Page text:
Wis. Board Members Fail Voter Checks
MADISON - More than half of the state Government Accountability Board's members failed when their names were run through new voter identification checks as a test, the board said Thursday.
The federal Help America Vote Act required each state to build a statewide voter registration list and cross-check names on it with other state databases to confirm identities and addresses. Wisconsin's system went online Aug. 6 and local election officials have been checking the information on anyone who has registered to vote since then.
As of last week, the clerks had detected more than 4,000 non-matches out of about 19,500 names checked. State election officials said most those glitches can be traced to variations in names, such as leaving out spaces and apostrophes in compound names or leaving out a middle initial.
Fearing fraud could mar this fall's presidential election, the state Republican Party demanded the board cross-reference anyone who has registered to vote since January 2006 and force anyone who fails and doesn't correct the discrepancies to vote by provisional ballot.
The board refused, saying that would be an imposition on municipal clerks and voters. The board then asked Hansen to run their names to demonstrate how widespread innocent mismatches are in the systems.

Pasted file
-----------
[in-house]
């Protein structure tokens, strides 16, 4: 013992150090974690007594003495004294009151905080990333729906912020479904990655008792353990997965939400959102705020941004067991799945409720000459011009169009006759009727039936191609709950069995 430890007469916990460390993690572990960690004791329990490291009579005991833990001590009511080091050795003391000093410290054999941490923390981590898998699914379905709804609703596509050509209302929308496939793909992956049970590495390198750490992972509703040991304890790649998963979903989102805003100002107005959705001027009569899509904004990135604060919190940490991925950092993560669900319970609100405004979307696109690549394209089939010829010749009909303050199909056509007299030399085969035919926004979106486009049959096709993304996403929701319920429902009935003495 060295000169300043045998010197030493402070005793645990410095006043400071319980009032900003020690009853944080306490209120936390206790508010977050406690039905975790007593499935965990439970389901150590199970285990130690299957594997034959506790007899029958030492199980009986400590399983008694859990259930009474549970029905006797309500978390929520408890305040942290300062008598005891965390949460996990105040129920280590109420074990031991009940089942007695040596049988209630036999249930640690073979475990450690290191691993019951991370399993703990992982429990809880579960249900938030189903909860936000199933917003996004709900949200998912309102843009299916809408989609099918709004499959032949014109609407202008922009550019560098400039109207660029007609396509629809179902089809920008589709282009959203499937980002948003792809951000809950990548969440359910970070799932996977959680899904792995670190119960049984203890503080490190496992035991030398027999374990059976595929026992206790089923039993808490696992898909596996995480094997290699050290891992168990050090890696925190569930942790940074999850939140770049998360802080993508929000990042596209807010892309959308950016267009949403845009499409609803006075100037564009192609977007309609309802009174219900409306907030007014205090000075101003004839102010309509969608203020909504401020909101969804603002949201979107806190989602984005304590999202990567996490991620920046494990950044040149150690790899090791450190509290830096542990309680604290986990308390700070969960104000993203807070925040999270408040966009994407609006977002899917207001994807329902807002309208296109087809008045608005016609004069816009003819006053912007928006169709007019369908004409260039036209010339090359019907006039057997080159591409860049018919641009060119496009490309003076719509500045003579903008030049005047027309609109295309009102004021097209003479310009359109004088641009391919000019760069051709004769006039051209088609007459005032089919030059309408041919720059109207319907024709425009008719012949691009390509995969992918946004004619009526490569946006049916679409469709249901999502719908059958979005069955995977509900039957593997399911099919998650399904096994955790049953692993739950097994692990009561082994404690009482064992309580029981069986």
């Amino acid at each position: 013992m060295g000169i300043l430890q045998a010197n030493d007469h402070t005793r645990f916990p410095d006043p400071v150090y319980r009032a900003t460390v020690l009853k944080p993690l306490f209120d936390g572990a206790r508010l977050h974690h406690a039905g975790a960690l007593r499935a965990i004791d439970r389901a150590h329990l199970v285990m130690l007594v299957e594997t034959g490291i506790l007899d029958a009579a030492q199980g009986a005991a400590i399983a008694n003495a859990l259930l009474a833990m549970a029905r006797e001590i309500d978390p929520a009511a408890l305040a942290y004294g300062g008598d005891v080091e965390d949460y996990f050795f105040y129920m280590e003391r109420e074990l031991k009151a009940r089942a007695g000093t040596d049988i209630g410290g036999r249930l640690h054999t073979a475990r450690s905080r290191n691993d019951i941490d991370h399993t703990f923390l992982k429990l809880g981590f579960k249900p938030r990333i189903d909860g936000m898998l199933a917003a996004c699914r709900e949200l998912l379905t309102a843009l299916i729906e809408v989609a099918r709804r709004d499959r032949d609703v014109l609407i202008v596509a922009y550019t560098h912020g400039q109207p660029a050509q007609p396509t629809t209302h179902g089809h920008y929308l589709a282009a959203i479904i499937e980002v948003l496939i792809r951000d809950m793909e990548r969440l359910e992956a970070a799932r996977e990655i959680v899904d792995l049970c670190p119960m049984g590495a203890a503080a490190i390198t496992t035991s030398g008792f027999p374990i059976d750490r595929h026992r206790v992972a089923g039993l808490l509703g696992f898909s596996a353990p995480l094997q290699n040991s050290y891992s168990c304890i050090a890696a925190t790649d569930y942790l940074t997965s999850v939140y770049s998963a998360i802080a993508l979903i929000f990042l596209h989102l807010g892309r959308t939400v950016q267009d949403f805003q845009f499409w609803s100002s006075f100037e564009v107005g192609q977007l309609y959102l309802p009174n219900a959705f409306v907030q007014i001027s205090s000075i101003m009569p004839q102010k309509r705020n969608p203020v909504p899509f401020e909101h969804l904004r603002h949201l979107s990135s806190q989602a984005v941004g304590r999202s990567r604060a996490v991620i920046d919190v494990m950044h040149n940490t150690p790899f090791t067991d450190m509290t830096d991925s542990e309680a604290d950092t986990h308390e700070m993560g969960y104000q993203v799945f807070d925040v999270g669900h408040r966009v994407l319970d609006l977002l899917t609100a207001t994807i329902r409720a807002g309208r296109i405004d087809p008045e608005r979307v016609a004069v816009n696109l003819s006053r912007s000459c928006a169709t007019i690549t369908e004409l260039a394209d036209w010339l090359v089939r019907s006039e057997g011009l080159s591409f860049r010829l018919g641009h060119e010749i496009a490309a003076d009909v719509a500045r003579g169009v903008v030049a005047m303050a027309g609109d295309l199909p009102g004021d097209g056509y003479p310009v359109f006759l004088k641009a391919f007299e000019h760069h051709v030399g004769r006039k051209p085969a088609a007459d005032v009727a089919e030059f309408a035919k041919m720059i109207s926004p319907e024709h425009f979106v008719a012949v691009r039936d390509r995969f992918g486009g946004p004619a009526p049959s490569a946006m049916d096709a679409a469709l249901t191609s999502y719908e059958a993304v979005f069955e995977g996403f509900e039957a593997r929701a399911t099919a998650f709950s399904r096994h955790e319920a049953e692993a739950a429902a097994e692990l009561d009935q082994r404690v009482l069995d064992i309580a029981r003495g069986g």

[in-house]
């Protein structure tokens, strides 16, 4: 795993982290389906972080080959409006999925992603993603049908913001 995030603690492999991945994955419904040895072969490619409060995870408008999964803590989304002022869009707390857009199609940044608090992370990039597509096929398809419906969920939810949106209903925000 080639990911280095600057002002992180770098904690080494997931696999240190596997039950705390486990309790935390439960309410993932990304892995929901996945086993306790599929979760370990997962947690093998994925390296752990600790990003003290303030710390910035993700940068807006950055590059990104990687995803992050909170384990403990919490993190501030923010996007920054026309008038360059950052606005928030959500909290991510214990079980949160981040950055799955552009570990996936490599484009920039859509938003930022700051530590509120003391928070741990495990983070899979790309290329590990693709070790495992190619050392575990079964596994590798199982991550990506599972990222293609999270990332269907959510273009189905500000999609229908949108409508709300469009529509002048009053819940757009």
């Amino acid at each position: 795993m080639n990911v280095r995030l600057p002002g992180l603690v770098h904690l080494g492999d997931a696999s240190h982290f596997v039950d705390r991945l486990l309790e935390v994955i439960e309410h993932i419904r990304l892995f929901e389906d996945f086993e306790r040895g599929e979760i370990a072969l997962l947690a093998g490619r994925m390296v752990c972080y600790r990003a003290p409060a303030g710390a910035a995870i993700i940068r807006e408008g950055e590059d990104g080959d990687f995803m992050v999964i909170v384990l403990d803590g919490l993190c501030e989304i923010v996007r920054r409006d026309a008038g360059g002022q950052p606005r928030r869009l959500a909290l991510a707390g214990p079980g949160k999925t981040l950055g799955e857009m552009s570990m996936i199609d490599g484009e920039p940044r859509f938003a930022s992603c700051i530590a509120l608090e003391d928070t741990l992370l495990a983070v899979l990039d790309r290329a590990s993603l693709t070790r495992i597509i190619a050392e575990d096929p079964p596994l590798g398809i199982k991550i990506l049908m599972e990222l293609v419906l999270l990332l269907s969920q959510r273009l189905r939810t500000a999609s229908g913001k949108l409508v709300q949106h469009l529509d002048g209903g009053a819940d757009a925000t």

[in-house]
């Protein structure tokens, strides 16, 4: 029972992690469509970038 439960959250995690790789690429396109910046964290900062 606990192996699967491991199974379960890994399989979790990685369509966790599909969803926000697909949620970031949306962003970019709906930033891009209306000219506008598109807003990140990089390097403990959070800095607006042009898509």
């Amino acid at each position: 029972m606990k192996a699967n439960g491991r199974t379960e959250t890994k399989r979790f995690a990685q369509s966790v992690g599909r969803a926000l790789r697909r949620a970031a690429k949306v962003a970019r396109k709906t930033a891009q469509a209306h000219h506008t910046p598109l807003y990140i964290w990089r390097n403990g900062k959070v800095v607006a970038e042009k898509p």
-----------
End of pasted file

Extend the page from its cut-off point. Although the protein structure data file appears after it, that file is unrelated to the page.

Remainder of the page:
Four of the board's six members came up as non-matches.
Nat Robinson, elections division administrator for the board, said in a statement the red flags resulted from differences in first names, last names, middle initials and a one wrong birth date between the registrant list and state Department of Transportation data.
For example, board Chairman Thomas Cane goes by his middle name and has an initial "R" in front of his name on his driver's license. That initial caused him to fail the cross-check, Robinson said.
"It's clear the data quality issue must be addressed before this cross-checking function can be used to ensure reliable data," Robinson said.
Municipal clerks can correct obvious discrepancies. If the differences are beyond them, they send a letter to the registrant notifying them of the problem and asking them to correct it.
Robinson said the board will continue to ask local election officials to request voter information in the form it's printed on other documents such as driver's licenses.
(Copyright 2008 by The Associated Press. All Rights Reserved.)